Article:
SCORE:The score was just a filler, but it got the job done.
EFFECTS:The effects were all computer generated, and it shows. They were easy to tell as fake, but the movie is so unreal that it's kind of needed.
OTHER CONTENT:The plot had potential as a great sci-fi film, but it fell to unreasonable silliness in some parts. In some parts, though, it was clever and done well. The movie wasn't a total fail because it reached more emotional ground than I expected it to hit, but only enough. This movie is mainly a semi-religious, sci-fi mess, but it had its clever moments and emotional (not to mention psychological) impact.
OVERALL,a good sci-fi with an interesting but absurdly executed plot, very well done acting, filler score, effects that appear too fake, some silly and some clever moments, emotional ground I didn't expect it too hit, and a slight psychological impact.
Monday, March 12, 2012
I watched this with my church group, and I have to say that it's not as bad as the critics say it to be; that is, if you are in the right mindset.
PLOT:The four best men on the force, Adam Mitchell (Alex Kendrick), Nathan Hayes (Ken Bevel), David Thomson (Ben Davies) and Shane Fuller (Kevin Downes) all have loving families and a strong faith, but when tradgedy befalls Adam's family, all men are thrown into questions of their duties as fathers and strengths of faith. Not to mention, their close friend Javier Martinez (Robert Amaya) is having trouble finding a job and there's a strong drug circulation running around town. Will the four cops learn to be better fathers? Will Javier find a job worth keeping? Will the cops get to the bottom of the drug circulation in town? I'll leave you there. It's a pretty basic plot executed weakly yet unpredictably.
ACTING:This is the low point of the film. Most of the acting was full of weak performances and Hollywood cheese. The shiners in this were Alex Kendrick as Adam, Ken Bevel as Nathan Hayes, and Robert Amaya as Robert Martinez. The worst actors were almost all the minor actors and Kevin Downes as Shane.
SCORE:The score was only made for effect, but I believe it is an improvement from the typical mood scoring from other Christian films.
OTHER CONTENT:I know most (not all) critics aren't impacted by religion, especially Christianity, so they won't care about the message in this. This has a pretty good message though I am not a father. It makes me think of my dad and his issues as a father. The movie itself, aside from its message, is pretty cheesy. The humor comes in as a comic relief as the seriousness builds up afterward. I do give this movie credit for having more unique laughs than the other Christian movies I have seen, but they kind of distract from the central meaning of the film. They are supposed to keep the audience entertained, but it all winds up coming off as a tactic. The times it is serious, it's not half bad and even good, but at other times it ends up being cheesy since it has to be Christian, thus family friendly, and not relate to real life. It still does a pretty good job of being real, but it tries to be so friendly that it feels like Hollywood taking over. I did love the twists it inserted to the movie, however. This isn't a bad film; it just has its moments of cheesiness and Hollywood masking.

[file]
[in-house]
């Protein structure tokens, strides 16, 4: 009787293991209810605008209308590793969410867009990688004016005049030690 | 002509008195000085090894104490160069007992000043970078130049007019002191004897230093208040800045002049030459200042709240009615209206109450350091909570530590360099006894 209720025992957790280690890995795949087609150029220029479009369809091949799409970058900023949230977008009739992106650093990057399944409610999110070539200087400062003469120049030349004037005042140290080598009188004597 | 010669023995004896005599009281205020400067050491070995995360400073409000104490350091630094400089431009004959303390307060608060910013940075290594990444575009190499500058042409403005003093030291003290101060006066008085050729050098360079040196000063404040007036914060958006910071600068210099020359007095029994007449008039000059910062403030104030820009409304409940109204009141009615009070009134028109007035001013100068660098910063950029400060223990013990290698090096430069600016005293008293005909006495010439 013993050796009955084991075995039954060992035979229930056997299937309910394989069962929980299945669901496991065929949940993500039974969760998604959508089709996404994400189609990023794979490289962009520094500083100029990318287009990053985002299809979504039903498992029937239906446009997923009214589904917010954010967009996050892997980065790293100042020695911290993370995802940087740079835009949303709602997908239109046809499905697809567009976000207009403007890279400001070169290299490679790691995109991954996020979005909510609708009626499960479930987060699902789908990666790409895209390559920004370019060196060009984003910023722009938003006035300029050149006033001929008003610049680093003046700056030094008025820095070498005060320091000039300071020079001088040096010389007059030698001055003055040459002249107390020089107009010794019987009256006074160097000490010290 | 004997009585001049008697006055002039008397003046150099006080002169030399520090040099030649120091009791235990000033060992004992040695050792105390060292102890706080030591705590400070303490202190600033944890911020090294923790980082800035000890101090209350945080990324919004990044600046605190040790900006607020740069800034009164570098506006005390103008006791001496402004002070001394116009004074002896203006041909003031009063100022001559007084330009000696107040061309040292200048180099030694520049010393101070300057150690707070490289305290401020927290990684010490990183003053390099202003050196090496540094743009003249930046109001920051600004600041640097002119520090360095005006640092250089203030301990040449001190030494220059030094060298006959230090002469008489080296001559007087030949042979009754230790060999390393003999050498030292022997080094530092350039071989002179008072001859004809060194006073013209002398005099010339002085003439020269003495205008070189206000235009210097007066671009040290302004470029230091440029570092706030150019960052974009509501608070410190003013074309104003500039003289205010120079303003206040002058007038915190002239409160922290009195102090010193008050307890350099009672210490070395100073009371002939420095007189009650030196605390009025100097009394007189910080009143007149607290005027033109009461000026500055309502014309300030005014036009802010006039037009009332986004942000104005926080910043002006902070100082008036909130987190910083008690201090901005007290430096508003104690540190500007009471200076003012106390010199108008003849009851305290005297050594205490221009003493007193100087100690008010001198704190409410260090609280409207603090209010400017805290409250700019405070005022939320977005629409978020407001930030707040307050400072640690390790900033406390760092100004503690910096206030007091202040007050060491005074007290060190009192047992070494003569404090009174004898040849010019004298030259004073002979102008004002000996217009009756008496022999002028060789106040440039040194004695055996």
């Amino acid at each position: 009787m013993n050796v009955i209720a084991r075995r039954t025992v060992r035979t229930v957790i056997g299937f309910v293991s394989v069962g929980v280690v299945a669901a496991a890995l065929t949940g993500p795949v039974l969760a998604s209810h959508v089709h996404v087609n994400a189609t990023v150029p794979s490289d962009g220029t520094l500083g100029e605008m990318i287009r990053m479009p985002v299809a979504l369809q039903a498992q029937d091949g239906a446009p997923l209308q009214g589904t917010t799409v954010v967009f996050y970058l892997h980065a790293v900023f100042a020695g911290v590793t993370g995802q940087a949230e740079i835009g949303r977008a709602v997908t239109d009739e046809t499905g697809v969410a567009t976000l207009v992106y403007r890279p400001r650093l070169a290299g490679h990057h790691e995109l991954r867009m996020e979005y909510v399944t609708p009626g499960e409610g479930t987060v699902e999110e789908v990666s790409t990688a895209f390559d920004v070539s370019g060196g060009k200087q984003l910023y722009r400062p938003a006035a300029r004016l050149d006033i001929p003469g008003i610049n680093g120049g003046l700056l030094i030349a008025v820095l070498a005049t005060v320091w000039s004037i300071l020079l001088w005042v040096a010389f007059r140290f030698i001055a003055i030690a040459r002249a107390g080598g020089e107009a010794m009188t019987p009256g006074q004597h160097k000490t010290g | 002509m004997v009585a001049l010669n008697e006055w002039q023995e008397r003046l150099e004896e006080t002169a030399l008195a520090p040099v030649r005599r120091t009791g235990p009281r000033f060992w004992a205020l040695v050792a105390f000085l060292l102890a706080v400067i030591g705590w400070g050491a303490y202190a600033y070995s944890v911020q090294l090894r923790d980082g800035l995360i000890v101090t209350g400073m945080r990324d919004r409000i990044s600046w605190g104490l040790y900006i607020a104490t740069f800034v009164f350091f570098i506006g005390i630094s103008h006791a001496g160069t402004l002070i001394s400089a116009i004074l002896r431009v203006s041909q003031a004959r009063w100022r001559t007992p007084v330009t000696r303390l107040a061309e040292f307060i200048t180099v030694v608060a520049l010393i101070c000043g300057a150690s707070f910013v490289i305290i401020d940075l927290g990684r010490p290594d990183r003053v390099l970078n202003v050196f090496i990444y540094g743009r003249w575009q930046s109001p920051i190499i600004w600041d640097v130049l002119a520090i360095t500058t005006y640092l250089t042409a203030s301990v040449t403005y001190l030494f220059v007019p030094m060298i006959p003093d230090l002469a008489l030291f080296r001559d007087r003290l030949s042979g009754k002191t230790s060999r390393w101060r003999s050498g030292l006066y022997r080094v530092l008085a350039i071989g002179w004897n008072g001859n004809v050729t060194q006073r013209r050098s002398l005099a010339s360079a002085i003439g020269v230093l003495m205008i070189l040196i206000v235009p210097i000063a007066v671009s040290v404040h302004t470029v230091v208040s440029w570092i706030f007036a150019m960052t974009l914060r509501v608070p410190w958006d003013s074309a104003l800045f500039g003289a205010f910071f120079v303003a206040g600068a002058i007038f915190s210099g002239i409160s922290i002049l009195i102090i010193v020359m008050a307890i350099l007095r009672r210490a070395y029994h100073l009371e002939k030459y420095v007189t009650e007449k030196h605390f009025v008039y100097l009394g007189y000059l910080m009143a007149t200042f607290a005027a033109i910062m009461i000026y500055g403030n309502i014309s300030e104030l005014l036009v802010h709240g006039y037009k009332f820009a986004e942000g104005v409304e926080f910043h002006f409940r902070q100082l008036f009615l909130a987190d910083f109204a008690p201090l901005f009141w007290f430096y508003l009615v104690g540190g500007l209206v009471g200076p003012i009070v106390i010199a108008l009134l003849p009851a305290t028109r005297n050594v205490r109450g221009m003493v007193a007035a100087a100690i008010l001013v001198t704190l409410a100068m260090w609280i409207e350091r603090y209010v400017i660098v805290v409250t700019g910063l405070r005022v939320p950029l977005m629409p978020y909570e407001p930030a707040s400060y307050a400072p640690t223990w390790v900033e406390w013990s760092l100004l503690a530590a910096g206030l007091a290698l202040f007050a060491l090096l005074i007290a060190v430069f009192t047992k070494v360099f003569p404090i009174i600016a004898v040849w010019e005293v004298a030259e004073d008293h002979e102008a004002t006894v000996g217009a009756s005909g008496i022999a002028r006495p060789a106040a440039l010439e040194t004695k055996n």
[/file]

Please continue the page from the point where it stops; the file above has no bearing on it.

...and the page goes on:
OVERALL,an ok Christian movie with a basic yet cheesy and unpredictable plot, weak acting, improved score, unique yet distracting comedy reliefs, lost realism, and unique plot twists.
Monday, March 5, 2012
This is somewhat of a guilty pleasure of mine, but then again, it's not.
PLOT:Larry (Larry the Cable Guy) is a health inspector. He always ends up screwing up or breaking a rule, making his hot-headed boss Tatlock (Tom Wilson) furious. This time he's partnered with the formal, socially-awkward Amy Butlin (Iris Bahr) on a case where all the big name restaurants are being poisoned majorly before the big cooking contest. Will they get to the bottom of this without getting kicked off the health biz? Will Larry juggle it all with trying to woo his new girlfriend, Jane (Megyn Price)? I'll leave you there. The plot is an interesting idea, but executed to absolute silliness and absurdity.
ACTING:The acting was pretty bad. Larry did his traditional redneck comedy style so I can't really say anything to that. Every performance was horrible, especially Tom Wilson as Tatlock, Iris Bahr as Butlin, and Lisa Lampinelli as Jane's Mom.
SCORE:Nothing to see here. The only thing it has is a funny theme song by Montgomery Gentry and then filler score.
OTHER CONTENT:Now, most have given this movie a lower score than I have. Did I decide to be generous? No. The movie has some little high points to it. There are some jokes that Larry delivers that are pretty funny and not as juvenile as his usual stuff. Plus, I'm a pretty big fan of Larry the Cable Guy. Though his jokes are idiotic, juvenile, and redneck-oriented, I find them quite funny at times. I appreciate some of the following he has. On the darker side, the lesser jokes and ideas were juvenile, stupid, and just plain disturbing at times. This is definitely for the mindless Comedy Central viewer who only watches bad stand-up.
OVERALL,a sucky comedy with an absurdly executed plot, bad acting all over, unimportant score, and juvenile jokes, but some of the jokes weren't half bad and I am a fan of Larry the Cable Guy.